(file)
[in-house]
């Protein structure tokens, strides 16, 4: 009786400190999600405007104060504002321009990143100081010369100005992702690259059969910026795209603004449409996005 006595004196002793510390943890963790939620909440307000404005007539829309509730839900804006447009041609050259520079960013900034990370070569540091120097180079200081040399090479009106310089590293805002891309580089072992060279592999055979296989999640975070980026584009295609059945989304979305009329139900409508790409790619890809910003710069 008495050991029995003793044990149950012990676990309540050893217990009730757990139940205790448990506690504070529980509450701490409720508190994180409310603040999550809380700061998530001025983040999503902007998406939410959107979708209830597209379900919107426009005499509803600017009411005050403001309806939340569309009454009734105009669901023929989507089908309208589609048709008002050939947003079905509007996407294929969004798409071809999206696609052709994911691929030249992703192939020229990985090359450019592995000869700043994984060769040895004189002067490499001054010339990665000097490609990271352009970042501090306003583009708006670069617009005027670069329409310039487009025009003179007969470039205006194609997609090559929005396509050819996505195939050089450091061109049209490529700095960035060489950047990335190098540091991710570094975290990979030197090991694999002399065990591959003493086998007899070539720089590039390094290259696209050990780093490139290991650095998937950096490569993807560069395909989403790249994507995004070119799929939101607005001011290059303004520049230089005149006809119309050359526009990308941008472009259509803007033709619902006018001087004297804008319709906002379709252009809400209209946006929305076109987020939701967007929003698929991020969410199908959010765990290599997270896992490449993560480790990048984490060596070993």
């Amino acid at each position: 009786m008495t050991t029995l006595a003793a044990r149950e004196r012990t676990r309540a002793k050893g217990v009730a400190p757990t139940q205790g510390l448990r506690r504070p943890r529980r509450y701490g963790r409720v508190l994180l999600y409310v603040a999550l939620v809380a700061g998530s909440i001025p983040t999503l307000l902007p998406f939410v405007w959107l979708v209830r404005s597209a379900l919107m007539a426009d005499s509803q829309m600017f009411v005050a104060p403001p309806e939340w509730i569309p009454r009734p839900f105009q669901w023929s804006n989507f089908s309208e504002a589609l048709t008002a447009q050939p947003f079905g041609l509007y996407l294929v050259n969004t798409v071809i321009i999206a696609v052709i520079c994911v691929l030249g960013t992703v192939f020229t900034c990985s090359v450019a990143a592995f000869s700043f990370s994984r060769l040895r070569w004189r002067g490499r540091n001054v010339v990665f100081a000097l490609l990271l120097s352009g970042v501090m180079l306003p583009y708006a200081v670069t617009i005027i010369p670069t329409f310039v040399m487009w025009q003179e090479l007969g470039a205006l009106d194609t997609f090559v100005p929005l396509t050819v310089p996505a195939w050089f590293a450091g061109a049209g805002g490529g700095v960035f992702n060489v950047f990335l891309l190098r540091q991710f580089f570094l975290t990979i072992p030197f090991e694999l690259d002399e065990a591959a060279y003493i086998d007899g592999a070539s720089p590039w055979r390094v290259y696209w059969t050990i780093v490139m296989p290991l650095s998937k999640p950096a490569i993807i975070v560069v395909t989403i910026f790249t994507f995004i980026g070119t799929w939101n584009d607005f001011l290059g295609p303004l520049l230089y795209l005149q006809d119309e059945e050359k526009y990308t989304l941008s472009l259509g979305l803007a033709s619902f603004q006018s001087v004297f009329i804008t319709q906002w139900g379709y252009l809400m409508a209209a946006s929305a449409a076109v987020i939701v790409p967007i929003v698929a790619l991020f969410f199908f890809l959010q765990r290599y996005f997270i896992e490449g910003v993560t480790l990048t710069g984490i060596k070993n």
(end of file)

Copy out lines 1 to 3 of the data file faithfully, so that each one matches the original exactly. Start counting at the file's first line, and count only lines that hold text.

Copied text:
[in-house]
């Protein structure tokens, strides 16, 4: 009786400190999600405007104060504002321009990143100081010369100005992702690259059969910026795209603004449409996005 006595004196002793510390943890963790939620909440307000404005007539829309509730839900804006447009041609050259520079960013900034990370070569540091120097180079200081040399090479009106310089590293805002891309580089072992060279592999055979296989999640975070980026584009295609059945989304979305009329139900409508790409790619890809910003710069 008495050991029995003793044990149950012990676990309540050893217990009730757990139940205790448990506690504070529980509450701490409720508190994180409310603040999550809380700061998530001025983040999503902007998406939410959107979708209830597209379900919107426009005499509803600017009411005050403001309806939340569309009454009734105009669901023929989507089908309208589609048709008002050939947003079905509007996407294929969004798409071809999206696609052709994911691929030249992703192939020229990985090359450019592995000869700043994984060769040895004189002067490499001054010339990665000097490609990271352009970042501090306003583009708006670069617009005027670069329409310039487009025009003179007969470039205006194609997609090559929005396509050819996505195939050089450091061109049209490529700095960035060489950047990335190098540091991710570094975290990979030197090991694999002399065990591959003493086998007899070539720089590039390094290259696209050990780093490139290991650095998937950096490569993807560069395909989403790249994507995004070119799929939101607005001011290059303004520049230089005149006809119309050359526009990308941008472009259509803007033709619902006018001087004297804008319709906002379709252009809400209209946006929305076109987020939701967007929003698929991020969410199908959010765990290599997270896992490449993560480790990048984490060596070993």
């Amino acid at each position: 009786m008495t050991t029995l006595a003793a044990r149950e004196r012990t676990r309540a002793k050893g217990v009730a400190p757990t139940q205790g510390l448990r506690r504070p943890r529980r509450y701490g963790r409720v508190l994180l999600y409310v603040a999550l939620v809380a700061g998530s909440i001025p983040t999503l307000l902007p998406f939410v405007w959107l979708v209830r404005s597209a379900l919107m007539a426009d005499s509803q829309m600017f009411v005050a104060p403001p309806e939340w509730i569309p009454r009734p839900f105009q669901w023929s804006n989507f089908s309208e504002a589609l048709t008002a447009q050939p947003f079905g041609l509007y996407l294929v050259n969004t798409v071809i321009i999206a696609v052709i520079c994911v691929l030249g960013t992703v192939f020229t900034c990985s090359v450019a990143a592995f000869s700043f990370s994984r060769l040895r070569w004189r002067g490499r540091n001054v010339v990665f100081a000097l490609l990271l120097s352009g970042v501090m180079l306003p583009y708006a200081v670069t617009i005027i010369p670069t329409f310039v040399m487009w025009q003179e090479l007969g470039a205006l009106d194609t997609f090559v100005p929005l396509t050819v310089p996505a195939w050089f590293a450091g061109a049209g805002g490529g700095v960035f992702n060489v950047f990335l891309l190098r540091q991710f580089f570094l975290t990979i072992p030197f090991e694999l690259d002399e065990a591959a060279y003493i086998d007899g592999a070539s720089p590039w055979r390094v290259y696209w059969t050990i780093v490139m296989p290991l650095s998937k999640p950096a490569i993807i975070v560069v395909t989403i910026f790249t994507f995004i980026g070119t799929w939101n584009d607005f001011l290059g295609p303004l520049l230089y795209l005149q006809d119309e059945e050359k526009y990308t989304l941008s472009l259509g979305l803007a033709s619902f603004q006018s001087v004297f009329i804008t319709q906002w139900g379709y252009l809400m409508a209209a946006s929305a449409a076109v987020i939701v790409p967007i929003v698929a790619l991020f969410f199908f890809l959010q765990r290599y996005f997270i896992e490449g910003v993560t480790l990048t710069g984490i060596k070993n």